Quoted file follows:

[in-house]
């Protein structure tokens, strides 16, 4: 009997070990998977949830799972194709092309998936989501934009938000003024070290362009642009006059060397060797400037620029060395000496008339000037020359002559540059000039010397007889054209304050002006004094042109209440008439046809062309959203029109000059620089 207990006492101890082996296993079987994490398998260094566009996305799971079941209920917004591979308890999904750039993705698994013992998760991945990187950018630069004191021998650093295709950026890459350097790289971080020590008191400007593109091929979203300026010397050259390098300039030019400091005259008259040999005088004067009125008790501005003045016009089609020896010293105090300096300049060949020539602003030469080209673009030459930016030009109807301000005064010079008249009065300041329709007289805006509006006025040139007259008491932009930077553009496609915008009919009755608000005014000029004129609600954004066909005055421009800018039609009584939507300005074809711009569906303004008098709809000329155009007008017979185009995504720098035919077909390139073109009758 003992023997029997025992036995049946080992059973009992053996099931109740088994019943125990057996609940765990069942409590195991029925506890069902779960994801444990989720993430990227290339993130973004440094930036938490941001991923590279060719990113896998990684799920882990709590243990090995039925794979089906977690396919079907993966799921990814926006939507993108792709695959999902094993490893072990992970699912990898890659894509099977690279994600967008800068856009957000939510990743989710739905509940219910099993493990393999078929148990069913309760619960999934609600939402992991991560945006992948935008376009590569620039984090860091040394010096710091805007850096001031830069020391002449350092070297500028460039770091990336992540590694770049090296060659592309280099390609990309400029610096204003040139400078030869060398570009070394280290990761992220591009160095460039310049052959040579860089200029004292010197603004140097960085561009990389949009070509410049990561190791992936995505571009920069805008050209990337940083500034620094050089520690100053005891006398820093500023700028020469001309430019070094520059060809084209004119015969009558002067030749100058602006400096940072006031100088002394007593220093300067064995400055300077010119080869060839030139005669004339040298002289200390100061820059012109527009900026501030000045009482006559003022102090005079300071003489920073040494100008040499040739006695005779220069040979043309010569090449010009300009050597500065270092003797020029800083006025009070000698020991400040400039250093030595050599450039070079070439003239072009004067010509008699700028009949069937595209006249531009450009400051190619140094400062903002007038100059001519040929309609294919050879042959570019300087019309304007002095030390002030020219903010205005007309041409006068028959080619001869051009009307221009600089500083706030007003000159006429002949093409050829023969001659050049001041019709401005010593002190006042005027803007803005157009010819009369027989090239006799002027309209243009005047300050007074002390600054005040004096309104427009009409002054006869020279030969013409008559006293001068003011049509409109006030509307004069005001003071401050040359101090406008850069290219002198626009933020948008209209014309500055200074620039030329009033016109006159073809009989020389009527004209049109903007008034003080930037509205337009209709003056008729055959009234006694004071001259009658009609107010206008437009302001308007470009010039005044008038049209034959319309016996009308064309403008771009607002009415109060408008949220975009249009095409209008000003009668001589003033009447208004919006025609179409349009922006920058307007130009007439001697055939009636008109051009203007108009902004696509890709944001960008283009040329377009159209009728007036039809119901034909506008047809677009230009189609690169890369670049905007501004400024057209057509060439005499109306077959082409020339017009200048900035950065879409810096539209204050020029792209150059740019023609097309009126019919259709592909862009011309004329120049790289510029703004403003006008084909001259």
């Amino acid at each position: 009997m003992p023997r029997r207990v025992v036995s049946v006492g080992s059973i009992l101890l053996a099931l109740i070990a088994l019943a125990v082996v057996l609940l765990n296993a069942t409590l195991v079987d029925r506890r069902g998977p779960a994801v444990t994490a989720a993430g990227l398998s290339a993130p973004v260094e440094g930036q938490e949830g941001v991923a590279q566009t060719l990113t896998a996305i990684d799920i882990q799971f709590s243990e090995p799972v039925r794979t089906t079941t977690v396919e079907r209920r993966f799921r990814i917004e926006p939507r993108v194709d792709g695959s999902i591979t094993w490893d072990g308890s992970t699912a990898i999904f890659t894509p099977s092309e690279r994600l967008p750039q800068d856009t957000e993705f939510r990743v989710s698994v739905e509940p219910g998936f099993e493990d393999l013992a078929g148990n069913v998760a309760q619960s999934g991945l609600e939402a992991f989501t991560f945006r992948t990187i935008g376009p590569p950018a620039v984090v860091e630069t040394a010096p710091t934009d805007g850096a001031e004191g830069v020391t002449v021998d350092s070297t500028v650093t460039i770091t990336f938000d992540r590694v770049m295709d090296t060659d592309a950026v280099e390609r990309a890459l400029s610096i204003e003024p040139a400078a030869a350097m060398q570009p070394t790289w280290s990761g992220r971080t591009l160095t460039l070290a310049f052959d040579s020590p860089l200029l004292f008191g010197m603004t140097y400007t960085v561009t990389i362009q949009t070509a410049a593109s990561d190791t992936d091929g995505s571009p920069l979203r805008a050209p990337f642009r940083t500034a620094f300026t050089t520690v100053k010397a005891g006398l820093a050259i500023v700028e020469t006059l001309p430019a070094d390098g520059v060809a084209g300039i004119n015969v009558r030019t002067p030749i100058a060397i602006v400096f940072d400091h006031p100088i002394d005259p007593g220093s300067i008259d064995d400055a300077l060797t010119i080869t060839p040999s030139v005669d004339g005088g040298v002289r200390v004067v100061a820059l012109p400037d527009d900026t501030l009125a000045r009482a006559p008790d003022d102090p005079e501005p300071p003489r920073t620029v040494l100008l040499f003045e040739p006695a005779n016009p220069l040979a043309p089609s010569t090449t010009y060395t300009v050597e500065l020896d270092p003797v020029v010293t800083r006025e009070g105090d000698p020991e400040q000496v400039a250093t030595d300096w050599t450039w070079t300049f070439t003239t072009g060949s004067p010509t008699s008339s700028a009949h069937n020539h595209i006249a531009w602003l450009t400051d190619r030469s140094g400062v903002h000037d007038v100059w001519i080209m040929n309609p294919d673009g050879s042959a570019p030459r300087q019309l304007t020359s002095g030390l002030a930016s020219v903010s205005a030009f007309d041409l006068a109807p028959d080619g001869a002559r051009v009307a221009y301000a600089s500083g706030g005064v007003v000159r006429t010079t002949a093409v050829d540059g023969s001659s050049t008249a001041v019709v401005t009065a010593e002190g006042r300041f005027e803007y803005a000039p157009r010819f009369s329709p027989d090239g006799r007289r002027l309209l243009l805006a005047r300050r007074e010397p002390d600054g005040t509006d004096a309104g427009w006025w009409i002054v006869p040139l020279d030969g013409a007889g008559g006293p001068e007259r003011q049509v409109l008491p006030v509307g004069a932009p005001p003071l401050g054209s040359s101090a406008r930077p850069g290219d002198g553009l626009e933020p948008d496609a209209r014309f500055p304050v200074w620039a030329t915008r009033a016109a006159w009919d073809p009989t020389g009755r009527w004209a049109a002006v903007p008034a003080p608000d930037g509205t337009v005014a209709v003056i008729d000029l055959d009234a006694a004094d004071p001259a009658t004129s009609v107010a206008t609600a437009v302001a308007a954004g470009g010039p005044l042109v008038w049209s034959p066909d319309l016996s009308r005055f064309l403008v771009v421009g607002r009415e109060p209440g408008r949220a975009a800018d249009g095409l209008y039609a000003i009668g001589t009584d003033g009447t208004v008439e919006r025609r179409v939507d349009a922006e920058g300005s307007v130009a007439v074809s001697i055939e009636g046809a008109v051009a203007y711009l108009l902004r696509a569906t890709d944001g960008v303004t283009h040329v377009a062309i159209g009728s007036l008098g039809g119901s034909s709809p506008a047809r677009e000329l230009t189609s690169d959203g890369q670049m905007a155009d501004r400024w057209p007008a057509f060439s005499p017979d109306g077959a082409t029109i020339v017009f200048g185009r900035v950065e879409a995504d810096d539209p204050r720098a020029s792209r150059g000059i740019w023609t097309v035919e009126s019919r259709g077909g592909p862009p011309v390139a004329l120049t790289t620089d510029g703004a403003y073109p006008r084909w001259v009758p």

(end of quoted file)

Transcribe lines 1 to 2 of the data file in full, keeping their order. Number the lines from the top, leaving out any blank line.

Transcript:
[in-house]
């Protein structure tokens, strides 16, 4: 009997070990998977949830799972194709092309998936989501934009938000003024070290362009642009006059060397060797400037620029060395000496008339000037020359002559540059000039010397007889054209304050002006004094042109209440008439046809062309959203029109000059620089 207990006492101890082996296993079987994490398998260094566009996305799971079941209920917004591979308890999904750039993705698994013992998760991945990187950018630069004191021998650093295709950026890459350097790289971080020590008191400007593109091929979203300026010397050259390098300039030019400091005259008259040999005088004067009125008790501005003045016009089609020896010293105090300096300049060949020539602003030469080209673009030459930016030009109807301000005064010079008249009065300041329709007289805006509006006025040139007259008491932009930077553009496609915008009919009755608000005014000029004129609600954004066909005055421009800018039609009584939507300005074809711009569906303004008098709809000329155009007008017979185009995504720098035919077909390139073109009758 003992023997029997025992036995049946080992059973009992053996099931109740088994019943125990057996609940765990069942409590195991029925506890069902779960994801444990989720993430990227290339993130973004440094930036938490941001991923590279060719990113896998990684799920882990709590243990090995039925794979089906977690396919079907993966799921990814926006939507993108792709695959999902094993490893072990992970699912990898890659894509099977690279994600967008800068856009957000939510990743989710739905509940219910099993493990393999078929148990069913309760619960999934609600939402992991991560945006992948935008376009590569620039984090860091040394010096710091805007850096001031830069020391002449350092070297500028460039770091990336992540590694770049090296060659592309280099390609990309400029610096204003040139400078030869060398570009070394280290990761992220591009160095460039310049052959040579860089200029004292010197603004140097960085561009990389949009070509410049990561190791992936995505571009920069805008050209990337940083500034620094050089520690100053005891006398820093500023700028020469001309430019070094520059060809084209004119015969009558002067030749100058602006400096940072006031100088002394007593220093300067064995400055300077010119080869060839030139005669004339040298002289200390100061820059012109527009900026501030000045009482006559003022102090005079300071003489920073040494100008040499040739006695005779220069040979043309010569090449010009300009050597500065270092003797020029800083006025009070000698020991400040400039250093030595050599450039070079070439003239072009004067010509008699700028009949069937595209006249531009450009400051190619140094400062903002007038100059001519040929309609294919050879042959570019300087019309304007002095030390002030020219903010205005007309041409006068028959080619001869051009009307221009600089500083706030007003000159006429002949093409050829023969001659050049001041019709401005010593002190006042005027803007803005157009010819009369027989090239006799002027309209243009005047300050007074002390600054005040004096309104427009009409002054006869020279030969013409008559006293001068003011049509409109006030509307004069005001003071401050040359101090406008850069290219002198626009933020948008209209014309500055200074620039030329009033016109006159073809009989020389009527004209049109903007008034003080930037509205337009209709003056008729055959009234006694004071001259009658009609107010206008437009302001308007470009010039005044008038049209034959319309016996009308064309403008771009607002009415109060408008949220975009249009095409209008000003009668001589003033009447208004919006025609179409349009922006920058307007130009007439001697055939009636008109051009203007108009902004696509890709944001960008283009040329377009159209009728007036039809119901034909506008047809677009230009189609690169890369670049905007501004400024057209057509060439005499109306077959082409020339017009200048900035950065879409810096539209204050020029792209150059740019023609097309009126019919259709592909862009011309004329120049790289510029703004403003006008084909001259």